EDITOR’S NOTE: This is the first of a periodic series of stories documenting security measures at Mahoning Valley schools. This week, we look at the systems at Boardman, Austintown and Youngstown schools.
Valley schools, like their counterparts across the country, are grappling with security issues after mass school shootings in places such as Marjory Stoneman Douglas High School in Parkland, Fla.
The Raptor Security System is a common denominator among local districts, such as Austintown, Boardman and Youngstown schools, The Vindicator found during recent visits to area schools.
Raptor scans the driver’s licenses or state identifications of visitors to school buildings. It allows school and security personnel to learn if a visitor has a history of being a sexual predator. It also informs school administrators about who is in the school building.
A visitor must report his or her destination upon entering a school and check out with office personnel before leaving the building.
Boardman schools Superintendent Tim Saxton said the district views its security measures as having two components: exterior and interior.
Boardman schools have a $163,000 security budget this year that includes costs for security equipment, alarm systems and security personnel for events, according to information provided by the district.
Additional funding for security upgrades comes from permanent improvement funds. District operations Director Jack Zocolo said the district does have some security upgrades planned this spring.
Security measures on the exterior of school buildings with the Raptor system include locks on doors.
Boardman also has vestibules, or “man traps,” at entrances to some buildings. After entering the building, visitors remain in a secure area where they must present their identification and be buzzed in to the school building. There are plans to install vestibules at all buildings in Boardman.
Inside buildings, the first layer of security includes school resource officers, Saxton said.
In Boardman, one officer who oversees district security is stationed at the high school.
Officers also are stationed at Center Intermediate School and Glenwood Junior High, and another officer rotates among the elementary schools.
In Austintown and Youngstown, at least one officer is stationed at each school.
Having one school resource officer per school in Youngstown “not only provides a layer of security, but also enables students to form relationships with the officers in those schools,” Youngstown City Schools CEO Krish Mohip said.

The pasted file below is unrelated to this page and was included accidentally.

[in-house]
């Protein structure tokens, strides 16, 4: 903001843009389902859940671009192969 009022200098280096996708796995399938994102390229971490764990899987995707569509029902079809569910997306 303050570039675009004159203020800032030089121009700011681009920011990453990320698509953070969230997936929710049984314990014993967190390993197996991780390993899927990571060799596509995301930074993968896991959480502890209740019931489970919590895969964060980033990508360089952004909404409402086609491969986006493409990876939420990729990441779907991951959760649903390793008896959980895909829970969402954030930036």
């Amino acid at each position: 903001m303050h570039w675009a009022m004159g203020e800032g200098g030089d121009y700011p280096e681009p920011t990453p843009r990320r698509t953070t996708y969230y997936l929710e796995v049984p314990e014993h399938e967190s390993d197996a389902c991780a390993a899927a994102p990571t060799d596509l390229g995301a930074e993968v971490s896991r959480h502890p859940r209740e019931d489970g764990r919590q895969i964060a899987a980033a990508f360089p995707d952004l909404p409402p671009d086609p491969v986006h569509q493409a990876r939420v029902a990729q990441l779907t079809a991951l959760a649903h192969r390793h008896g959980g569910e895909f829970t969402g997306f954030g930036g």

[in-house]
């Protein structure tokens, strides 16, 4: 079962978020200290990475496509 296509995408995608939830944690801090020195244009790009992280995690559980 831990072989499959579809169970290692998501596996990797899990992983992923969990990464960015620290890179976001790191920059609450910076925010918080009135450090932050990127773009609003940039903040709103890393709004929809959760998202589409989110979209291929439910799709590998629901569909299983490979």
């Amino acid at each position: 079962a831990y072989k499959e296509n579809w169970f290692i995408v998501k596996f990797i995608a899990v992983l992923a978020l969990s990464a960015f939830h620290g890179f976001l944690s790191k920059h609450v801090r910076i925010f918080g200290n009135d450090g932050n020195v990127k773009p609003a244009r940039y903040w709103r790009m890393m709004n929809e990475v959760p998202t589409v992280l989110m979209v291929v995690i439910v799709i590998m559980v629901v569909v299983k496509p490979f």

Saxton said having police officers in schools goes far beyond guarding buildings.
“The first investment is the SROs, just having them in the buildings, making connections with kids,” he said. “They’re not just walking around being the sheriff with the big badge. The kids see them as an educator, as a protector.”
Boardman Police Chief Todd Werth said school resource officers are part of a team that heads off problems before they surface.
“They’re not there as a guard. They’re there as a resource in the school to work with and help these kids,” he said.
The benefits of having SROs in schools, he said, are deterrence and a focus on safety with a trained presence.
“I think probably the main thing is you look at trying to identify problems, issues, and children in crisis before something happens, before there is an act,” Werth added.
Austintown schools Superintendent Vince Colaluca said his district’s security budget was increased by $220,000 from $80,000 budgeted annually after the Sandy Hook school shooting in 2012. Now, Austintown schools have about a $300,000 annual security budget.
Revenue from open enrollment financed that increase, he added.
“We wanted to have armed officers at each building – at our four main buildings on campus,” Colaluca said. “We moved forward on that plan and maintained it.”
Youngstown schools, which have an annual $1.1 million security budget, also have another layer of security: metal detectors in Chaney and East high schools.
“The safety and security of our students is always foremost in our minds at the Youngstown City School[s],” Mohip said. “We’ve taken steps to try to help our students and our staff feel safe while in school.
“If children don’t feel safe, they aren’t able to focus on their classes the way they should.”
Both Youngstown and Boardman have programs dedicated to addressing students’ mental health, which employ counselors and social workers to identify, track and address students who may be in need of support based on behavior, attendance and grades.
Students who need interventions are then connected with the appropriate programs.
“We’re catching them early and getting them help,” Saxton said.
Other initiatives in both Boardman and Youngstown include Positive Behavior Intervention Supports, which reinforces positive behavior, and a program that helps new students transition into their schools.
As far as emergency preparedness, Saxton said the district incorporates parts of the Alert-Lockdown-Inform-Counter-Evacuate (ALICE) training into its plan. ALICE is an active-shooter training program.
Austintown schools also have had ALICE training several times over the last few months.
Contributors: Staff reporters Jordyn Grzelewski and Billy Ludt and education reporter Amanda Tonoli